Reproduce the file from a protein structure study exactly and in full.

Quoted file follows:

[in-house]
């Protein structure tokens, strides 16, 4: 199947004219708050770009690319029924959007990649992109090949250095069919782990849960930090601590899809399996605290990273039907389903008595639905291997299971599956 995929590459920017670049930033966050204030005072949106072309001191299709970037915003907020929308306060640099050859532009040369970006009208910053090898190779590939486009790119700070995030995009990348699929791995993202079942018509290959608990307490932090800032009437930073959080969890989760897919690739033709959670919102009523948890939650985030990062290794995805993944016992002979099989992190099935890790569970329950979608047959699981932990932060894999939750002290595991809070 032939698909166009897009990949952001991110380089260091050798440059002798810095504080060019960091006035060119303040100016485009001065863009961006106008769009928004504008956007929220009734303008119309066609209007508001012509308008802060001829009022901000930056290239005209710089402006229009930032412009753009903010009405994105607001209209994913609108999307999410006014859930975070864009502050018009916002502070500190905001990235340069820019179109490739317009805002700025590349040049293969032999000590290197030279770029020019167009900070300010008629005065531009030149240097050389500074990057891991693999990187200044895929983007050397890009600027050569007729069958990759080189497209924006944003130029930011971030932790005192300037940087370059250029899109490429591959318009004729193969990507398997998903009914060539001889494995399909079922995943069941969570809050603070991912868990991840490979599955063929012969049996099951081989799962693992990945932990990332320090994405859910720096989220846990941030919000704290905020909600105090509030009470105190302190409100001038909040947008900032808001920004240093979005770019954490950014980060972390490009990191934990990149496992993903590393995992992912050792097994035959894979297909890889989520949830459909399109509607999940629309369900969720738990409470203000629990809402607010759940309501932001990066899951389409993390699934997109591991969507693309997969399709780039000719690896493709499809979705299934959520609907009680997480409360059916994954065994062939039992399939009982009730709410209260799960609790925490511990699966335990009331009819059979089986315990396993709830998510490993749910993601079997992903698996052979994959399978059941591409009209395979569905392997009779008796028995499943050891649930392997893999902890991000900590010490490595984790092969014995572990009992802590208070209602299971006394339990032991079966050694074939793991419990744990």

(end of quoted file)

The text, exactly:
[in-house]
């Protein structure tokens, strides 16, 4: 199947004219708050770009690319029924959007990649992109090949250095069919782990849960930090601590899809399996605290990273039907389903008595639905291997299971599956 995929590459920017670049930033966050204030005072949106072309001191299709970037915003907020929308306060640099050859532009040369970006009208910053090898190779590939486009790119700070995030995009990348699929791995993202079942018509290959608990307490932090800032009437930073959080969890989760897919690739033709959670919102009523948890939650985030990062290794995805993944016992002979099989992190099935890790569970329950979608047959699981932990932060894999939750002290595991809070 032939698909166009897009990949952001991110380089260091050798440059002798810095504080060019960091006035060119303040100016485009001065863009961006106008769009928004504008956007929220009734303008119309066609209007508001012509308008802060001829009022901000930056290239005209710089402006229009930032412009753009903010009405994105607001209209994913609108999307999410006014859930975070864009502050018009916002502070500190905001990235340069820019179109490739317009805002700025590349040049293969032999000590290197030279770029020019167009900070300010008629005065531009030149240097050389500074990057891991693999990187200044895929983007050397890009600027050569007729069958990759080189497209924006944003130029930011971030932790005192300037940087370059250029899109490429591959318009004729193969990507398997998903009914060539001889494995399909079922995943069941969570809050603070991912868990991840490979599955063929012969049996099951081989799962693992990945932990990332320090994405859910720096989220846990941030919000704290905020909600105090509030009470105190302190409100001038909040947008900032808001920004240093979005770019954490950014980060972390490009990191934990990149496992993903590393995992992912050792097994035959894979297909890889989520949830459909399109509607999940629309369900969720738990409470203000629990809402607010759940309501932001990066899951389409993390699934997109591991969507693309997969399709780039000719690896493709499809979705299934959520609907009680997480409360059916994954065994062939039992399939009982009730709410209260799960609790925490511990699966335990009331009819059979089986315990396993709830998510490993749910993601079997992903698996052979994959399978059941591409009209395979569905392997009779008796028995499943050891649930392997893999902890991000900590010490490595984790092969014995572990009992802590208070209602299971006394339990032991079966050694074939793991419990744990």